Some years ago, in the telecommunications industry, the dominant players were Lucent and Nortel. They made the best circuit switching technology. Then a small company called Cisco entered the market. Its router technology was not very good and failed at every level. And yet, it kept going up the ladder and, eventually, overtook Lucent and Nortel as the industry leader. Why?
There is one theory that can explain this David-and-Goliath phenomenon—the theory of disruptive innovation—and the mastermind behind it was one of the foremost business thinkers in the world. Clayton Christensen, a Harvard professor who died of cancer last year, outlined this and various other theories in his 1997 book, The Innovator’s Dilemma, which The Economist called one of the six most important business books ever written. Netflix, Apple iTunes and Intel are some of the companies which have profited from the theory.
Here’s how Cisco did it. It simply kept improving its router and making better circuit switch devices, while Lucent and Nortel started lagging. The reason why large companies lose their momentum is because their priority changes from the product to profitability, says Christensen. They make business decisions targeted at improving their profit margins rather than improving their product. The short-term pursuit of achievement starts taking precedence over the long-term pursuit of excellence. “Investments that pay off tomorrow are much more tangible than investments that pay off ten years from now,” he says.
And then Christensen did the most startling thing—he applied his theory to his own life. By anybody’s standards, he has achieved a lot. A Rhodes Scholar who studied applied econometrics at Oxford, he graduated from Harvard Business School in 1979 and later joined its faculty, teaching a course called ‘Building and Sustaining a Successful Enterprise’. In 2011, Forbes called him one of the most influential business theorists of the last 50 years. He was also a believer who served as a missionary in Korea from 1971 to 1973. Many of his theories are deeply rooted in his faith.
In life, too, Christensen concluded, you tend to invest in short-term achievements over long-term goals. In the short-term, an easy way to measure success is by assessing your career graph. “Our careers provide the most concrete evidence that we are moving forward,” he wrote in an essay published in Harvard Business Review in 2010, which remains one of the most-read works in the magazine till date. “You ship a product, finish a design, complete a presentation, close a sale, teach a class, publish a paper, get paid or get promoted. In contrast, investing time and energy in your relationship with your spouse and children typically does not offer that same immediate sense of achievement. Kids misbehave every day. It is really not until 20 years down the road that you can put your hands on your hips and say, ‘I raised a good son or a good daughter’.” Their need to achieve more, he says, is why many of his former classmates at Harvard Business School came to class reunions 10 or 15 years after they graduated, unhappy, divorced and alienated from their children.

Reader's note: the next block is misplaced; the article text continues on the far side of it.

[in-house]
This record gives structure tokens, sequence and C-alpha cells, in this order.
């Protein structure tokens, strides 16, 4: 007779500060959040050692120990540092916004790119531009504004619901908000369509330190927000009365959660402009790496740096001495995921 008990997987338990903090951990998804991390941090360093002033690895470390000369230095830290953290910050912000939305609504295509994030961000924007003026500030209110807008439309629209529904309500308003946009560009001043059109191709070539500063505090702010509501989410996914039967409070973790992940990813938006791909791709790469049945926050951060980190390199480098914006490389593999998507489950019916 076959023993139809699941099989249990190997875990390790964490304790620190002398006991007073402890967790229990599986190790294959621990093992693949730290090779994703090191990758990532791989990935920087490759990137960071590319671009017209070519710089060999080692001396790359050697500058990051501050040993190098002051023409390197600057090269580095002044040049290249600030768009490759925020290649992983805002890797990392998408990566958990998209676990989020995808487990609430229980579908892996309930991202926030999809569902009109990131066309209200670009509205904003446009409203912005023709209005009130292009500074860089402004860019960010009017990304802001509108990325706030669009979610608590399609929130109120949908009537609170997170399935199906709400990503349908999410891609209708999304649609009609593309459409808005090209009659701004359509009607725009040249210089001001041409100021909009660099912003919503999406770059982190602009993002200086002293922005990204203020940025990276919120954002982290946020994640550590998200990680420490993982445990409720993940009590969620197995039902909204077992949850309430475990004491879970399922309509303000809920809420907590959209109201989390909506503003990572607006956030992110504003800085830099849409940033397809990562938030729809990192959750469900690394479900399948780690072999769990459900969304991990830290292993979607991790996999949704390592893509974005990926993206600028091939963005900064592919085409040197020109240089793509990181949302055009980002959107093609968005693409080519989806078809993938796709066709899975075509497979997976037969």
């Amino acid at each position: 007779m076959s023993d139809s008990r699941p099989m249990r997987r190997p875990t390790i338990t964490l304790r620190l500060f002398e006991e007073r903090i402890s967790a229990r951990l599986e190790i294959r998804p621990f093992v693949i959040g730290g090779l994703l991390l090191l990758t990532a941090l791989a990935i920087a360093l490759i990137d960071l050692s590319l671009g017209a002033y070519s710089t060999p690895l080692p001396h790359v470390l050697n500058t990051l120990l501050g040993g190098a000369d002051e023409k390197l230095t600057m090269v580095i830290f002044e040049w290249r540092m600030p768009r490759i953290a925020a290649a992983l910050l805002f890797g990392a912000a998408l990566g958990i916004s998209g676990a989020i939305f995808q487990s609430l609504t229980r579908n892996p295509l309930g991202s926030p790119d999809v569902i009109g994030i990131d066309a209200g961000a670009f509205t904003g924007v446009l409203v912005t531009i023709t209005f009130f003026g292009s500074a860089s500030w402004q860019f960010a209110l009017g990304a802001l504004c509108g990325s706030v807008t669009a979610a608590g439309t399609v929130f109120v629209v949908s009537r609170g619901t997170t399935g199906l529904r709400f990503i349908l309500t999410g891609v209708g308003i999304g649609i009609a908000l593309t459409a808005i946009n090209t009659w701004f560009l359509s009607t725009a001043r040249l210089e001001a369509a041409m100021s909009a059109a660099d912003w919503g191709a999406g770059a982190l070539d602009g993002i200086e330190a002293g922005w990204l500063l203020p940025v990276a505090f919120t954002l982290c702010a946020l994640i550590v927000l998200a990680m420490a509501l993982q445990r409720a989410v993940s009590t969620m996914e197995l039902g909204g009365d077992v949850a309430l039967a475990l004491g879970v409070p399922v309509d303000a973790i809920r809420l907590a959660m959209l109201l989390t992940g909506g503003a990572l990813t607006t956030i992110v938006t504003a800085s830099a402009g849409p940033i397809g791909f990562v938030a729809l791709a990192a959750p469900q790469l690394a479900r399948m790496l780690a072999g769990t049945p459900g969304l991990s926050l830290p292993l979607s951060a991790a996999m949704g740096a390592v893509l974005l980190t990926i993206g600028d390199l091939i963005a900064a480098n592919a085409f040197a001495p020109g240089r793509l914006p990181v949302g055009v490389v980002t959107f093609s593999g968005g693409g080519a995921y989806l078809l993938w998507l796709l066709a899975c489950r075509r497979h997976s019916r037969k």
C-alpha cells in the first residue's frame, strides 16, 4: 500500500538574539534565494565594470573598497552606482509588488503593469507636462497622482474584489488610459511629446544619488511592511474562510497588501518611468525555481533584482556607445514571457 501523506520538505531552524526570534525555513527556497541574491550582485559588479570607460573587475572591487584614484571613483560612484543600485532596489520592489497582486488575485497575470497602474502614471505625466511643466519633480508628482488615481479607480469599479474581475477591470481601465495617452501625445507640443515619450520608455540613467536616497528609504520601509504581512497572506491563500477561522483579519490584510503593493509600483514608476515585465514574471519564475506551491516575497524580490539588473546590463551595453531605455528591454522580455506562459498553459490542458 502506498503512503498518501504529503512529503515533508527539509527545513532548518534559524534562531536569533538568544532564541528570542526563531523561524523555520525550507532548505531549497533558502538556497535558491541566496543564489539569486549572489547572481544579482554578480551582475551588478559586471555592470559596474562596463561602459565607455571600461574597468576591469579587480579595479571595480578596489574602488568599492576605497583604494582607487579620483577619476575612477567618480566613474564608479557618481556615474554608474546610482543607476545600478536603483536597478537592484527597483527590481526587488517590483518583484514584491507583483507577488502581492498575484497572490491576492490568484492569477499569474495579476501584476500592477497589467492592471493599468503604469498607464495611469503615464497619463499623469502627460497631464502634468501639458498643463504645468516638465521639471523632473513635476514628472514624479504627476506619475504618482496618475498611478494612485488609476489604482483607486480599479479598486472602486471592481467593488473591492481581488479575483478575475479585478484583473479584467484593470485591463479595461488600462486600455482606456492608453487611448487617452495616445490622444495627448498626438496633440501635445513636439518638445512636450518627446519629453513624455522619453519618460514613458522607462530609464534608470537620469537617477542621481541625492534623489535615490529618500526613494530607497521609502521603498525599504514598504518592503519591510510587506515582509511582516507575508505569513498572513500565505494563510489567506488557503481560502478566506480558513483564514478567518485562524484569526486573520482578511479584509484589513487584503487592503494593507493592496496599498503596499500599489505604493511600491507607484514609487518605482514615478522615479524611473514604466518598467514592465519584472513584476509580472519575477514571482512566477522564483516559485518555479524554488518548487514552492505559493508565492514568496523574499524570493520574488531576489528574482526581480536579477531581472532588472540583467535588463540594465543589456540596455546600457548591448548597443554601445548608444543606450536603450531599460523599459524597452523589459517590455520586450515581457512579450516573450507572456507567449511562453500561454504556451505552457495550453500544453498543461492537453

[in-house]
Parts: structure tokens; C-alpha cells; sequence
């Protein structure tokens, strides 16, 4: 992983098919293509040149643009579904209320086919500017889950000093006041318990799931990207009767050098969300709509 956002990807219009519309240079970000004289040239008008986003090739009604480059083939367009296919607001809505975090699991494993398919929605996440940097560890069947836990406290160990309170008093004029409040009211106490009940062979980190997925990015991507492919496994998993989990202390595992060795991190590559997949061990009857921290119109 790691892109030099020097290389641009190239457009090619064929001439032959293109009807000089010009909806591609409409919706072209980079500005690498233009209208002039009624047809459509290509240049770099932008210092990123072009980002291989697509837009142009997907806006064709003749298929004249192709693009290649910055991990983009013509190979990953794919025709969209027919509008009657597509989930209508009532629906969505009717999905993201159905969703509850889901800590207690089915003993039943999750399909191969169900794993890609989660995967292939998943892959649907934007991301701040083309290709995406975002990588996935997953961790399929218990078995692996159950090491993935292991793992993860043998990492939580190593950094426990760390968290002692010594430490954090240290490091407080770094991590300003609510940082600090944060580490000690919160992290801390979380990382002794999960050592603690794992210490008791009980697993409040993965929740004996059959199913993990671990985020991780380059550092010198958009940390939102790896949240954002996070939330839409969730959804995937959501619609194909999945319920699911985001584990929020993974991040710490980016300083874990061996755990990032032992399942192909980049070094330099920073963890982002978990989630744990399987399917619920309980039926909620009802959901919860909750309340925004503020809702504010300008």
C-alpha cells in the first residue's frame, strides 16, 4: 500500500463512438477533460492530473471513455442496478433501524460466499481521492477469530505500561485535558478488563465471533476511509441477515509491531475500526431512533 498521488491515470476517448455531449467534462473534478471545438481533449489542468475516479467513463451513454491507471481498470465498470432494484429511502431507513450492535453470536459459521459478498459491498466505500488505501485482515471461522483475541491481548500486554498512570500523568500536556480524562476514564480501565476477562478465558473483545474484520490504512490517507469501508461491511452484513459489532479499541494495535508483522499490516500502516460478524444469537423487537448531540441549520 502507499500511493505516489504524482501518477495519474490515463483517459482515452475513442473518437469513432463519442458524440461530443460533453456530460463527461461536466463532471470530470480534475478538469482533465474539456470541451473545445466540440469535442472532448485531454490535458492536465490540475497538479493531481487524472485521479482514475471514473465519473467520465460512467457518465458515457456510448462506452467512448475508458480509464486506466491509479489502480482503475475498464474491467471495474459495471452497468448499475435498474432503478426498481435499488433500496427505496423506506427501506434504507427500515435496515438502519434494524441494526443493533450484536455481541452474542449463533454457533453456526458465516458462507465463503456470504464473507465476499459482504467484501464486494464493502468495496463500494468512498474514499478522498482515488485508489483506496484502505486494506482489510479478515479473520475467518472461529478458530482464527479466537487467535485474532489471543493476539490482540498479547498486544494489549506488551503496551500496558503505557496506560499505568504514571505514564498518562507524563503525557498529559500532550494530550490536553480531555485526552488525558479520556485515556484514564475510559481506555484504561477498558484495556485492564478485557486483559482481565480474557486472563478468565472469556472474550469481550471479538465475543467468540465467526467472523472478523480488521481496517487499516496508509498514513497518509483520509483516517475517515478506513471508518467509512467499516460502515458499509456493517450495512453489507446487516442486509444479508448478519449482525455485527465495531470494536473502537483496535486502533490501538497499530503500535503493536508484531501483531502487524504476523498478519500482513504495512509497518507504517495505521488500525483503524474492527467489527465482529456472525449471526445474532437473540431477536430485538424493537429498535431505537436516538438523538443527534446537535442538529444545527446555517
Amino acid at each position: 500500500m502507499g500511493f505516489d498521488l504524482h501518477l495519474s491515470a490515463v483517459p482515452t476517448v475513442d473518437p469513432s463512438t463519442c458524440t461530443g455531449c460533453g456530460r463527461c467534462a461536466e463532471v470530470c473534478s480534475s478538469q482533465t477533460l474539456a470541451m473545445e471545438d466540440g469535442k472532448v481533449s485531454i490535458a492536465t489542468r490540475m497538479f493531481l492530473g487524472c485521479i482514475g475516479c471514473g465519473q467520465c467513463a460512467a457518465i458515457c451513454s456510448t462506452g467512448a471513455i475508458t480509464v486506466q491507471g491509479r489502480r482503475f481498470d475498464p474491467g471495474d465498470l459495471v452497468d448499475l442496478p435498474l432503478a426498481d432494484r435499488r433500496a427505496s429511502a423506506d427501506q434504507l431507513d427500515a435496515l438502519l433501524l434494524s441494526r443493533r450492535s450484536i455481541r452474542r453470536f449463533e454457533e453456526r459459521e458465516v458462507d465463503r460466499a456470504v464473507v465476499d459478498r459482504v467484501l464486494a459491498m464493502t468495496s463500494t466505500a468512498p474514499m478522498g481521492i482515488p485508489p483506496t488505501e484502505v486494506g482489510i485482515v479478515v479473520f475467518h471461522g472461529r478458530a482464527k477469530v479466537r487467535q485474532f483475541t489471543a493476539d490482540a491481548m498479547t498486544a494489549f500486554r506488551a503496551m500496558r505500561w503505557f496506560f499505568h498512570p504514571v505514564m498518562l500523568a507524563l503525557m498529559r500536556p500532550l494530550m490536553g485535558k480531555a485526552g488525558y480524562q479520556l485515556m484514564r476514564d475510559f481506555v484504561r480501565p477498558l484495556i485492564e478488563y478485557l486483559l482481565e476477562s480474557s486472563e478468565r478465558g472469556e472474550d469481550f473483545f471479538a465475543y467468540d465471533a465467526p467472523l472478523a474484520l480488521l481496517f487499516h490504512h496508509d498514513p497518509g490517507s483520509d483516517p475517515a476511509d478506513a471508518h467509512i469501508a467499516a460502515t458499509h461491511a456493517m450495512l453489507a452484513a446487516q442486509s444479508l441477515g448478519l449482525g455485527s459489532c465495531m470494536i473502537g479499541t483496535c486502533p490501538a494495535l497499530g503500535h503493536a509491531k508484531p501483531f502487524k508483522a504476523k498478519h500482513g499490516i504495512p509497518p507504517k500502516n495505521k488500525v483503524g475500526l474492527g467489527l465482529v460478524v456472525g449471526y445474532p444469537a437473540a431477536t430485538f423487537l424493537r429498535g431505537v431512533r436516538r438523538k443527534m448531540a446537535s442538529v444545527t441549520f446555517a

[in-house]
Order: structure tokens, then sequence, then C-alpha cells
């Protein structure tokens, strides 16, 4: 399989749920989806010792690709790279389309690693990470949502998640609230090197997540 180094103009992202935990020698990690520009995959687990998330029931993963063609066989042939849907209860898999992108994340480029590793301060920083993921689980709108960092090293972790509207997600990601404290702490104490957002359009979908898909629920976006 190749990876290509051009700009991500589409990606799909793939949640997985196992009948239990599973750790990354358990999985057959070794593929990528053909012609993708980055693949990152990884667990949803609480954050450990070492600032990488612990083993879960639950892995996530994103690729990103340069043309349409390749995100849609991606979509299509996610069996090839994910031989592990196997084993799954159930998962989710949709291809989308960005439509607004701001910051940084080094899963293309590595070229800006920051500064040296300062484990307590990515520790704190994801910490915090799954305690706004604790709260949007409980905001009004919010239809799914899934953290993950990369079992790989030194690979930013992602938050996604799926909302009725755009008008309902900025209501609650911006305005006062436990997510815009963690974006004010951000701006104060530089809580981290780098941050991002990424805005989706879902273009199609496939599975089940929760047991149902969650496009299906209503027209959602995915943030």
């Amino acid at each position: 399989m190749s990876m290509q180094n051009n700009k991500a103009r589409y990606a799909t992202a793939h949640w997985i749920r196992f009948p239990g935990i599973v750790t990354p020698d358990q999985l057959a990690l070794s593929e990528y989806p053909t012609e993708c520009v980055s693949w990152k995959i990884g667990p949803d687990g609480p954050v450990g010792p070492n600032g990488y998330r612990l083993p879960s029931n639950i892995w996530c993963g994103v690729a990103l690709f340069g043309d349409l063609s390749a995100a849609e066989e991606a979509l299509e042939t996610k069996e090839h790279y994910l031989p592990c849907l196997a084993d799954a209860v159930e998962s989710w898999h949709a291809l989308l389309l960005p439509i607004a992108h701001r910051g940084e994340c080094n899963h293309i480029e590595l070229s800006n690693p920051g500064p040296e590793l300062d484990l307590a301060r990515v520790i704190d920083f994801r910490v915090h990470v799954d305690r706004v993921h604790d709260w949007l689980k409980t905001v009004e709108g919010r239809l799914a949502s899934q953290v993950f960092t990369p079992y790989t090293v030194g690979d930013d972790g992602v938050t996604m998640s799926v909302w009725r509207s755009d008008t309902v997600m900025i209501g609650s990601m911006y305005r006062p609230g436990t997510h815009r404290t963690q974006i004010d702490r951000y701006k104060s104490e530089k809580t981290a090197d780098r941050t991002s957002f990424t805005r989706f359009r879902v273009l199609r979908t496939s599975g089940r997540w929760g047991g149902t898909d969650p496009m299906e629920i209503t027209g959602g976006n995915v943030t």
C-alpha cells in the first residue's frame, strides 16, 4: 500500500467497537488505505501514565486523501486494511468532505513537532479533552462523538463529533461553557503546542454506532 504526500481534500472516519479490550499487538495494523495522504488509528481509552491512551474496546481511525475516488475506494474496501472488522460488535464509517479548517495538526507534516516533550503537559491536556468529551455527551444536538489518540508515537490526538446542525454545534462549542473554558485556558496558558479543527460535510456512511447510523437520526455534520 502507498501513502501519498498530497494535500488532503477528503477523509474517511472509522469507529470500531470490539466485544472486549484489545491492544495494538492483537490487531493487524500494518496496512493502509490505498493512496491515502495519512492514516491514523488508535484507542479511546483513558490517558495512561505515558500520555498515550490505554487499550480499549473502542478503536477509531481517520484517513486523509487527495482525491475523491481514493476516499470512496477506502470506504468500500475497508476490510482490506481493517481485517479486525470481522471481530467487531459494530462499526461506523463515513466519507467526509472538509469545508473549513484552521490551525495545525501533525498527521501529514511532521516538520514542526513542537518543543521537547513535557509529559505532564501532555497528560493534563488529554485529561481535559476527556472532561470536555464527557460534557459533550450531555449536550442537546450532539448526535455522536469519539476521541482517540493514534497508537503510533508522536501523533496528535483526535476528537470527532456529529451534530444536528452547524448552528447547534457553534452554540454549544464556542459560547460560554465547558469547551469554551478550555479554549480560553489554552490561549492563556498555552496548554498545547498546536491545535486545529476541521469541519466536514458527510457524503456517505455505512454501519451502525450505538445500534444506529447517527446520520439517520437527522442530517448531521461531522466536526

But Christensen’s most profound insight came when he was diagnosed with follicular lymphoma in 2010. He says he knew that he had made a substantial impact in the business world and helped many companies maximise profits through his theories. But after his diagnosis, he realised that all that mattered little. The metric by which God would measure his life, he understood, would not be the money in his bank account, but the people whose lives he had touched. “Don’t worry about the individual prominence you have achieved,” he wrote in his essay. “Worry about the individuals you have helped become better people.”
In this era—when we thrive on exalting the self—this is perhaps the most disruptive thing he said, more than his theory of disruptive innovation. Think of the last bookstore you visited. The probability is that the top 10 best-selling or most recommended books on the shelves were dominated by self-help. Take any advertisement on television—they are all about self-improvement. Fairness creams and designer lipsticks that will make you beautiful and happy in life. The latest bike or car that will make you popular and happy in life.
Almost all Christensen's guiding principles stem from this insight—that your happiness is contingent on others’. Take his definition of humility. Unlike what many of us believe, humility is not self-deprecation according to him; it is, rather, self-forgetfulness. The most humble people are the ones with a high level of self-esteem. “Generally, you can be humble only if you feel really good about yourself—and you want to help those around you feel really good about themselves, too,” he says. Humility is not thinking less of yourself but, rather, thinking more of others.
The man was a management guru through and through. He deftly applied management theories, such as the theory of preservation of modularity, to the world around him, using them to explain diverse things from why the Euro does not work to why America has started stagnating. He might have impacted dozens of businesses with his theory of disruptive innovation, but his lasting legacy might just be his theory of happiness.